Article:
I know, there are millions of really rubbish logos out there, but that’s no excuse to add to them. Some of them even work of course, but only because they were created decades ago when logos didn’t have to work too hard and have since received millions of dollars in investment that has eventually made them synonymous with the brands they represent. However, if you are starting to build a brand from scratch today, you don’t have the luxury of time and funds. Besides, logos that require that kind of investment are inefficient and wasteful.
If you are setting out to create a modern icon you need to understand the game you are playing. You have to appreciate that competition is tough, the pace of business fast. You can’t afford to approach this as you may have ten years ago. To succeed a new brand has to gain traction and start to make ground on your competitors immediately. Your logo isn’t a passenger on this bus, it’s supposed to be driving it, so set some objectives.
A logo is a short-hand for your brand or business. It’s a visual motif that should represent you more accurately and, most importantly, quickly than the name of your company alone or a sequence of words, written or spoken, could ever do.
It should (and if it’s good it will) get your message across in a time-compressing, Matrix-like heartbeat. So put yourself on the spot. Think of the shortest and most efficient introduction you could possibly give your business. Consider also that the attention of your target will start to degrade from the moment you begin to speak until anything you say will be lost like a whisper in a busy high-street. Then imagine that the process from start to end takes no more than a split-second. Now you get it!
You’ll want to state your name of course. No elaborate fonts here. Can you read it instantly, at-a-glance? If not it’s no use to you. Next, you’ll want people to know what you do. Think practical. What business are you in and what imagery does your sector own? I’m not talking tacky icons. Colour, for example, can convey a lot. Then start working on projecting your personality, because, as we all now know, business is about relationships (or “brandships”) and personality is critical to success. Both Fonts and colours will play a part in this (hold on to that legibility though) and the graphic style of your logomark too (The symbol that might accompany your name).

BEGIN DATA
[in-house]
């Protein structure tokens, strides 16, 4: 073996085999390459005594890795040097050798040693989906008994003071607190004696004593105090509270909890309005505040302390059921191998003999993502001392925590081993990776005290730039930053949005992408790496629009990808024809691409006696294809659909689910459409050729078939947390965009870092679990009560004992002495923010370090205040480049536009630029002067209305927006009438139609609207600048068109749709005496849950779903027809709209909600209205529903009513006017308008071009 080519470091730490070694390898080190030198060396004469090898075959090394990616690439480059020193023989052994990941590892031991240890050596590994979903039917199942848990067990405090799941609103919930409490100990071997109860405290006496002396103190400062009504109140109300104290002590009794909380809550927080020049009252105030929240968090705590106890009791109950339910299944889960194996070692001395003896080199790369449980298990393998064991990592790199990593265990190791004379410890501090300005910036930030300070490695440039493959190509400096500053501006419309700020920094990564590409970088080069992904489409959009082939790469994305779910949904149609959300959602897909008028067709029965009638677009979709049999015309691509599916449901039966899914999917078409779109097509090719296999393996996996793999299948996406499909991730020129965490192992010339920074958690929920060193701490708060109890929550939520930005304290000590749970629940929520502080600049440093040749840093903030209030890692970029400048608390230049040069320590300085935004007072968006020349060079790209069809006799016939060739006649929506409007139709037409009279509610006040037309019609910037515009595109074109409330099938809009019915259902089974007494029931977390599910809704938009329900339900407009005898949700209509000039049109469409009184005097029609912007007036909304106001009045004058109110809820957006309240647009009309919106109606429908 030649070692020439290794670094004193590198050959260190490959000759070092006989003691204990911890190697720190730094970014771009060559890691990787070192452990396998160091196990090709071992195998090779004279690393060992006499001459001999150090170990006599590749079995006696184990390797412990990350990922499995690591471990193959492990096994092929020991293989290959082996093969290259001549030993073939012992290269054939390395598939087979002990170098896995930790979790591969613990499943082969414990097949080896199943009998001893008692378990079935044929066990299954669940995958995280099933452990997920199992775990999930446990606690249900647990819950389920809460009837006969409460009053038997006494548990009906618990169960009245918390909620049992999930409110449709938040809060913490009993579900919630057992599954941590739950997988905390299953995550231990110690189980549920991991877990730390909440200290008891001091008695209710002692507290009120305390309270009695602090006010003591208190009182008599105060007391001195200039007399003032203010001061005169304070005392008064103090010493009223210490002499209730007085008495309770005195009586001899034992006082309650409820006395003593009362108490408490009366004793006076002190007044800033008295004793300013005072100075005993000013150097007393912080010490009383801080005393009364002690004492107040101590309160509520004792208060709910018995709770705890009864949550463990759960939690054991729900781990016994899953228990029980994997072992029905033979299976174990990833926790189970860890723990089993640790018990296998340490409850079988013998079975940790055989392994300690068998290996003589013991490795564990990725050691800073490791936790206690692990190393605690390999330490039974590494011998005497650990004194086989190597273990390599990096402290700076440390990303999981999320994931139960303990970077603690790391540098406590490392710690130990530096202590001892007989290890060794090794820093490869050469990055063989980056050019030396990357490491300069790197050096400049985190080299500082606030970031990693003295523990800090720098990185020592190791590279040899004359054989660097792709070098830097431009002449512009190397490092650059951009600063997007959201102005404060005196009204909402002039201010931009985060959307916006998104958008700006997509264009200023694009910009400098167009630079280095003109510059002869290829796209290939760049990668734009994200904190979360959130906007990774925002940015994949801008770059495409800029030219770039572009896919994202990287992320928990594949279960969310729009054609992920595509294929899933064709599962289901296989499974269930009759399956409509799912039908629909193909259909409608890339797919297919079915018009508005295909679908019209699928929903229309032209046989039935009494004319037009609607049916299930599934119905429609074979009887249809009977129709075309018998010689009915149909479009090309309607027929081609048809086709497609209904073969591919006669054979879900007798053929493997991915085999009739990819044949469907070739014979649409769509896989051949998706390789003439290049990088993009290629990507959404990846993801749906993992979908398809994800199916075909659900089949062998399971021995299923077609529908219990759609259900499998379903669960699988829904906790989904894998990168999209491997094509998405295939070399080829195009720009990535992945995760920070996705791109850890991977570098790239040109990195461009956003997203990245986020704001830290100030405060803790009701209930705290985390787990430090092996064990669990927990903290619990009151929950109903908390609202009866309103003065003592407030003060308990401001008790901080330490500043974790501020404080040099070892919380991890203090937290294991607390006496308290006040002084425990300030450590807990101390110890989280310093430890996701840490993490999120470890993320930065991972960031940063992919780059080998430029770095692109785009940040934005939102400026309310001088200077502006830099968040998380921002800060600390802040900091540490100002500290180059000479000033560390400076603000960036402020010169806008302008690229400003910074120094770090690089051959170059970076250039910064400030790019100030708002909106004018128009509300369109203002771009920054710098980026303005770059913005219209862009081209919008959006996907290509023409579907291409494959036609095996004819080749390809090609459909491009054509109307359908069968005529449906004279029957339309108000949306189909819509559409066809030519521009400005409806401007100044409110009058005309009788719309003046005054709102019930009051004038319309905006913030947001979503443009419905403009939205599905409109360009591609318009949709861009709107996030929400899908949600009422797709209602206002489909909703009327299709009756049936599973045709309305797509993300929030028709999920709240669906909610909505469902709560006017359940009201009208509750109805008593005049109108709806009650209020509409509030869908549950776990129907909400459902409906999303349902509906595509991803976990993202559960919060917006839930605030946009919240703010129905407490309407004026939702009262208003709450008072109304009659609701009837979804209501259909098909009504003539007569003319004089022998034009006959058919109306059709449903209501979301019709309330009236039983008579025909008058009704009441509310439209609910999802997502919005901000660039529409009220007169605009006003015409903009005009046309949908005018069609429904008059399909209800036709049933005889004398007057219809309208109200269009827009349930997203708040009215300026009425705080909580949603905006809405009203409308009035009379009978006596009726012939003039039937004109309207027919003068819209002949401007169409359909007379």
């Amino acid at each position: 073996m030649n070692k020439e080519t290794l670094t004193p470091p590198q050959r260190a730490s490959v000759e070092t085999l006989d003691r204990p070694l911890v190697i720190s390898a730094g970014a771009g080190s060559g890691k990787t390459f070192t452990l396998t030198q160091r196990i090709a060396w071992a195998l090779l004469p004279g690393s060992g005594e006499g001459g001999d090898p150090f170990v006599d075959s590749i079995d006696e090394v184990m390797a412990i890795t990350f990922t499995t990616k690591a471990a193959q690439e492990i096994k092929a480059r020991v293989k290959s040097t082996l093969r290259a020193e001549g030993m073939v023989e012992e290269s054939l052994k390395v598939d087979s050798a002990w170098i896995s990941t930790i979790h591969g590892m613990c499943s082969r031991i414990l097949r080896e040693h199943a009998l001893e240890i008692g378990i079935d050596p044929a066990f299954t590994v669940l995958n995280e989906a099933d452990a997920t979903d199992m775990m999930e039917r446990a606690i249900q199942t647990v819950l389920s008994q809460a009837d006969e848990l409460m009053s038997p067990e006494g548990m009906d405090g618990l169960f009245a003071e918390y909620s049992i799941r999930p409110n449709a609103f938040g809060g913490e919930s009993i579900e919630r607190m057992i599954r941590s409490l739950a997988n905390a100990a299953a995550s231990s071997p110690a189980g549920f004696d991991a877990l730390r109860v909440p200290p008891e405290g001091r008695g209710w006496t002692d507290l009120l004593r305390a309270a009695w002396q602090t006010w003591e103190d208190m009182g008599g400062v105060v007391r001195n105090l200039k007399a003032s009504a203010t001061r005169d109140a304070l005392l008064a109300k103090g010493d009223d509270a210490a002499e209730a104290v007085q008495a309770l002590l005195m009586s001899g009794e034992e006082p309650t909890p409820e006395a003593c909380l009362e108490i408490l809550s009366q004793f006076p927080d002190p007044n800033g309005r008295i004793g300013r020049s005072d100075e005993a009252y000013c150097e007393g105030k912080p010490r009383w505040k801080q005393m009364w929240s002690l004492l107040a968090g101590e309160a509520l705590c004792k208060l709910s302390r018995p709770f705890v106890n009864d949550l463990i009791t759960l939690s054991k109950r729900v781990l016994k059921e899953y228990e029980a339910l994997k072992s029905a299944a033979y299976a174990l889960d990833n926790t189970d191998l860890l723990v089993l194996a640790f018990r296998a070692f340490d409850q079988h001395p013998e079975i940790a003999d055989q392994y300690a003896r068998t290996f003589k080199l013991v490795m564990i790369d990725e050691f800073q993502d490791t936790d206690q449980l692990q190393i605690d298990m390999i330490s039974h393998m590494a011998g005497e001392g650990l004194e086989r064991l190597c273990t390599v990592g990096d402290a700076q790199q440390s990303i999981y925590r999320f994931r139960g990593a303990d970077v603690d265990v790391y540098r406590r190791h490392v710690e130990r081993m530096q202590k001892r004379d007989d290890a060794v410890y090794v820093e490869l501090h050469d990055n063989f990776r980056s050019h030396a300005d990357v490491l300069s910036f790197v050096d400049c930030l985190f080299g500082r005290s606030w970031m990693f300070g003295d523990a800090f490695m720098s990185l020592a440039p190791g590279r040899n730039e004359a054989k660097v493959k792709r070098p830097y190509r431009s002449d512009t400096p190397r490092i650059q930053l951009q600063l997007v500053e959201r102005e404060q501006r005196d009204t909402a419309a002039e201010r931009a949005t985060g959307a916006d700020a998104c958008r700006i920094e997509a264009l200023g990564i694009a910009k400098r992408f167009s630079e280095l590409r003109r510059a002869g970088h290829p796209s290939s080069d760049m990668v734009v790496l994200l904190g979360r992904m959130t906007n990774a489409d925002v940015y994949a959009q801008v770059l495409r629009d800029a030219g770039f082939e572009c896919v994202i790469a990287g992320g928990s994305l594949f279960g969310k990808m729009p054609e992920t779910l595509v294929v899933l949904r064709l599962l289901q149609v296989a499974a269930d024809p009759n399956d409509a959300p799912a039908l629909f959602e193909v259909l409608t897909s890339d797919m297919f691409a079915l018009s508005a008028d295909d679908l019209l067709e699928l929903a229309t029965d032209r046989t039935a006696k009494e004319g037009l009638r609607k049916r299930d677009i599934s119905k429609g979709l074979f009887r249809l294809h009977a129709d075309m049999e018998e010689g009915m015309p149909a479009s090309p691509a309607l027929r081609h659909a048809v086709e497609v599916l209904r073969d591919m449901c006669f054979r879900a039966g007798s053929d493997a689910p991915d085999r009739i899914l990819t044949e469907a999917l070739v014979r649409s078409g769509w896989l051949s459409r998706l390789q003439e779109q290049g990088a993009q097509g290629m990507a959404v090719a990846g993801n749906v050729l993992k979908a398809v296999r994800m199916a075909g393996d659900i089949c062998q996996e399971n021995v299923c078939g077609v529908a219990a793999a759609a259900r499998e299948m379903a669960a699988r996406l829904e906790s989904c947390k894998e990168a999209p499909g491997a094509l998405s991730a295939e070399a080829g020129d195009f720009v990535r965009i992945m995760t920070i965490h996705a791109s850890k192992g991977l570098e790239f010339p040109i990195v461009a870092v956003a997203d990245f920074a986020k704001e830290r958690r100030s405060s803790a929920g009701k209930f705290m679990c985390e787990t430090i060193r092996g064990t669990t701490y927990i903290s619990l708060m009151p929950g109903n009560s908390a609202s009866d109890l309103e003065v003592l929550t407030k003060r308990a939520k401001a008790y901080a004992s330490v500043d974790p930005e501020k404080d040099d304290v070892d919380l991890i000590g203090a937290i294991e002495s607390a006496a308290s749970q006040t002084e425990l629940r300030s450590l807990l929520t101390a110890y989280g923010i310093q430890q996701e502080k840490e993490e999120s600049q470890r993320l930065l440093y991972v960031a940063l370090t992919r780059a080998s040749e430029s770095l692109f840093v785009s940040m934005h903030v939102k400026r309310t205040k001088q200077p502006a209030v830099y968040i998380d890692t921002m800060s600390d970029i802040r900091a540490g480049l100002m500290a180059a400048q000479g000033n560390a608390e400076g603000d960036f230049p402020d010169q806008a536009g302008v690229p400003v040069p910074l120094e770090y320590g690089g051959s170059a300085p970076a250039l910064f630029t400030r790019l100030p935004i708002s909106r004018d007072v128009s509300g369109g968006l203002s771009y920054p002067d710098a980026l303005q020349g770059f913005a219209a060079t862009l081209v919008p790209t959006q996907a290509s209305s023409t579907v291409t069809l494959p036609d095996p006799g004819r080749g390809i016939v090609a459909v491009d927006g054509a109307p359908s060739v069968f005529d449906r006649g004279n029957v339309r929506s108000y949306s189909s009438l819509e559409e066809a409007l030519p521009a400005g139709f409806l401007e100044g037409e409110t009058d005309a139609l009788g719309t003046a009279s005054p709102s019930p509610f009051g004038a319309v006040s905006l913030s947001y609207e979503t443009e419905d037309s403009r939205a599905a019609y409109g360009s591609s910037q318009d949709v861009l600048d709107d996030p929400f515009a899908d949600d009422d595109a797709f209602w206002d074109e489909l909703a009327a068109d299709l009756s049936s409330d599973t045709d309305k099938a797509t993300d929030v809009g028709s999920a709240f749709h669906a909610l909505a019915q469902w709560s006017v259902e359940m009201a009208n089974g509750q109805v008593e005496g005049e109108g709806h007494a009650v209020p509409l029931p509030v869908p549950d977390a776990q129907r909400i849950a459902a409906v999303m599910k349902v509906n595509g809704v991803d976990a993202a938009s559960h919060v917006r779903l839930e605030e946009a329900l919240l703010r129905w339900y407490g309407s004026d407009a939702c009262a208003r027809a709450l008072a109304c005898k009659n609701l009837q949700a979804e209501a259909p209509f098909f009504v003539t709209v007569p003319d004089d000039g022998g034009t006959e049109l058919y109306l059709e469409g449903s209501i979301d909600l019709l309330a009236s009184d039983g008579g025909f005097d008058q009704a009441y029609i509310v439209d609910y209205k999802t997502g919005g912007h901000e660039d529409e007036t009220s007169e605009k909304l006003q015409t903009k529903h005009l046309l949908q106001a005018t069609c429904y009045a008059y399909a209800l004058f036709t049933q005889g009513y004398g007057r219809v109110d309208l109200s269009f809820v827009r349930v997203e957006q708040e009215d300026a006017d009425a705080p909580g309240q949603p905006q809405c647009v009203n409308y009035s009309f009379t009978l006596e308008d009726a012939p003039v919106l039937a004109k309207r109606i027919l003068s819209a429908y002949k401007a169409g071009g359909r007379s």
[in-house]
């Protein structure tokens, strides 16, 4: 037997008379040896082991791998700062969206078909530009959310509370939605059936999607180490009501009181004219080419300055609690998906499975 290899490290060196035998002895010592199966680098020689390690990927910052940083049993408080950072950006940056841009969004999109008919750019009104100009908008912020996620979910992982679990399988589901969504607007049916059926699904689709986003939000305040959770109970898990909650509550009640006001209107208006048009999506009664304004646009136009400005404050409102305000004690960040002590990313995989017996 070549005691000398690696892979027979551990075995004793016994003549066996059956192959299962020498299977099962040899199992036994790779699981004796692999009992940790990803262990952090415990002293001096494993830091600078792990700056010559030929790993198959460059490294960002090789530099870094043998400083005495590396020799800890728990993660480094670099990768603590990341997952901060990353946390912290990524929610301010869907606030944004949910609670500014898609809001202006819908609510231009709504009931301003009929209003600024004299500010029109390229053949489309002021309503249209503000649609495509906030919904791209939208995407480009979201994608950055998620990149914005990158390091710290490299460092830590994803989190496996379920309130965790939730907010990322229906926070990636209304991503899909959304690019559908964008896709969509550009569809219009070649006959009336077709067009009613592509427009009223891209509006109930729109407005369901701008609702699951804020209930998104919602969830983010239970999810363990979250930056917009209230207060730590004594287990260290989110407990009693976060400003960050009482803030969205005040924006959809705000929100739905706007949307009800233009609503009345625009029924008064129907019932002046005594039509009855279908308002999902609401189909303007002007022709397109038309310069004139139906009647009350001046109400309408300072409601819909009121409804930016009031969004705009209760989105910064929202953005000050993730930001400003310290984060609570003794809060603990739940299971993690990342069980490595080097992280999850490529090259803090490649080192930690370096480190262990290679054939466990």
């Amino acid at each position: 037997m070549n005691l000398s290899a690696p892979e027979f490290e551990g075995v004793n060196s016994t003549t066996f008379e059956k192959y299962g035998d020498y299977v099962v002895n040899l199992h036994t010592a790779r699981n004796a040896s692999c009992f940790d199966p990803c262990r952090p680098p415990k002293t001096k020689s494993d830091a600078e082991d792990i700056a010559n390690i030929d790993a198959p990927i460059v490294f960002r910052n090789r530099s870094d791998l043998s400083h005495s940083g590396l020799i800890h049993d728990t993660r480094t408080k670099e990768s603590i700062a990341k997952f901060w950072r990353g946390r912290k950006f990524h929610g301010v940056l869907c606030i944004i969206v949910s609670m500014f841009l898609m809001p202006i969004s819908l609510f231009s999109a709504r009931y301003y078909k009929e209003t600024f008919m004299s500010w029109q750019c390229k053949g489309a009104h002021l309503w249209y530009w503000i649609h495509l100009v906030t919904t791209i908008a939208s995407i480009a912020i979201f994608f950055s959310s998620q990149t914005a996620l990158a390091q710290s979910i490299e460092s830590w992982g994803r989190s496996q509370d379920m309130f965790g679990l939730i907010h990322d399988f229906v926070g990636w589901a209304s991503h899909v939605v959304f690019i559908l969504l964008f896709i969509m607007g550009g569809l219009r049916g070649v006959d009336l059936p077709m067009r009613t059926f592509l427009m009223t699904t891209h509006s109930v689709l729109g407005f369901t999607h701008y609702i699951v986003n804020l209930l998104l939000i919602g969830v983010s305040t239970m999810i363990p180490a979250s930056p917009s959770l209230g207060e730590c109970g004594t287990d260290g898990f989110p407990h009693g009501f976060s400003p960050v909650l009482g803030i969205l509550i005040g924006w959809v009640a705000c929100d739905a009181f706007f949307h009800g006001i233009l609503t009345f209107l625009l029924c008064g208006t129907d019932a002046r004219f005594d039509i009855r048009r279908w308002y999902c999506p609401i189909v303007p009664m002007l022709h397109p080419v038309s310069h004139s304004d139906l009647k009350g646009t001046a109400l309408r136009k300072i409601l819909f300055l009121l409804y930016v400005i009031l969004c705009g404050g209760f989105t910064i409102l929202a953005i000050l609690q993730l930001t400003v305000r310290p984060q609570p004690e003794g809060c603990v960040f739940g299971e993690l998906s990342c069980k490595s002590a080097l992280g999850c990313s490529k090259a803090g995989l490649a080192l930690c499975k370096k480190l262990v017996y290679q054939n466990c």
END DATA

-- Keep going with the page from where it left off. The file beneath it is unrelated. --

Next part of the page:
It’s good news that a good logo can do all of this. The even better news is, a great logo can even get you seen more often AND buy you more time at each encounter to tell your story. How does it do this? By being impactful, distinctive and interesting! That’s what a good designer can do for you.
When you write your brief to your designer your must-haves will be something like – Must present your name clearly, suggest what kind of business you are in and/or the contribution you make, give a hint of your personality and do so in a way that is high impact, distinctive and interesting. Even entertaining.
All of these points should already be defined in your “brand model”. A brand model is a record of the coordinates of your brand developed from your business “vision” and “mission” which should be in turn derived from a deep understanding of your market , customers and competitors. The whole thing is a process and your logo is just one of its end products.
This isn’t fine art, this is design, so don’t think that your targets will be interested in a convoluted “brand story” that some designers seem dedicated to either. You certainly don’t have the time to explain it to them and anyway, why create a romantic story when you have a story – your brand story – already? It’s just a waste of time. If you need to explain your logo, it’s failed. Remember, your logo is supposed to be explaining your business, not the other way around.
Once you have your logo design you need to test it. Don’t make the mistake of thinking that you are qualified to judge whether the design hits the mark, neither is your designer. The only person who can tell you for sure if it works is your target, so go and ask them (learn from Gap and other dramatic failures). There are no excuses, the cost of research like this will be a drop in the ocean of losses an inefficient logo will bring you.
The secret of great logo design is to remember that while the relationships we have with brands are all about emotion, the design of a logo has to be purely pragmatic. Of course, you may end up deciding that your design may not achieve all of your objectives, but you need to aim for them and tick more of your boxes than you miss.
First published on LinkedIn September 2015
August 2, 2018